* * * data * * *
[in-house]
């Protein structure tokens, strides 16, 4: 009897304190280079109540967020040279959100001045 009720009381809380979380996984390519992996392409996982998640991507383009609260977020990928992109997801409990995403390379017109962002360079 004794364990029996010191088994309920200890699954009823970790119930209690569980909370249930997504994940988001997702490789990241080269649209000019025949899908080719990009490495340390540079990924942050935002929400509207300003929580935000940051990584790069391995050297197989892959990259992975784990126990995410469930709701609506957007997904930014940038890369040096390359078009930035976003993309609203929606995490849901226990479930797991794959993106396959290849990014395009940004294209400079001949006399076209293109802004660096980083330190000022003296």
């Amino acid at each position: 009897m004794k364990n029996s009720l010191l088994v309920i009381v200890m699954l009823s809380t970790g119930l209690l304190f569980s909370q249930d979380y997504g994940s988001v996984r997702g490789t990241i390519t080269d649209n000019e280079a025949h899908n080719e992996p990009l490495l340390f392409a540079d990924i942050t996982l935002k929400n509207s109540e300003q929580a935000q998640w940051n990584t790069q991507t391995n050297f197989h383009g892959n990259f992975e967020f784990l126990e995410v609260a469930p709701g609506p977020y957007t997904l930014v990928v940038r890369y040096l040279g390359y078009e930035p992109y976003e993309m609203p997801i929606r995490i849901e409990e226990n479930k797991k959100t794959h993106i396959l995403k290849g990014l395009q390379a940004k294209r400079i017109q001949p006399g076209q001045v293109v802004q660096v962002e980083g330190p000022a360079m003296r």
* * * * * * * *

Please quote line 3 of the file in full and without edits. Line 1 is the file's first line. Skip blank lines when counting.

């Amino acid at each position: 009897m004794k364990n029996s009720l010191l088994v309920i009381v200890m699954l009823s809380t970790g119930l209690l304190f569980s909370q249930d979380y997504g994940s988001v996984r997702g490789t990241i390519t080269d649209n000019e280079a025949h899908n080719e992996p990009l490495l340390f392409a540079d990924i942050t996982l935002k929400n509207s109540e300003q929580a935000q998640w940051n990584t790069q991507t391995n050297f197989h383009g892959n990259f992975e967020f784990l126990e995410v609260a469930p709701g609506p977020y957007t997904l930014v990928v940038r890369y040096l040279g390359y078009e930035p992109y976003e993309m609203p997801i929606r995490i849901e409990e226990n479930k797991k959100t794959h993106i396959l995403k290849g990014l395009q390379a940004k294209r400079i017109q001949p006399g076209q001045v293109v802004q660096v962002e980083g330190p000022a360079m003296r």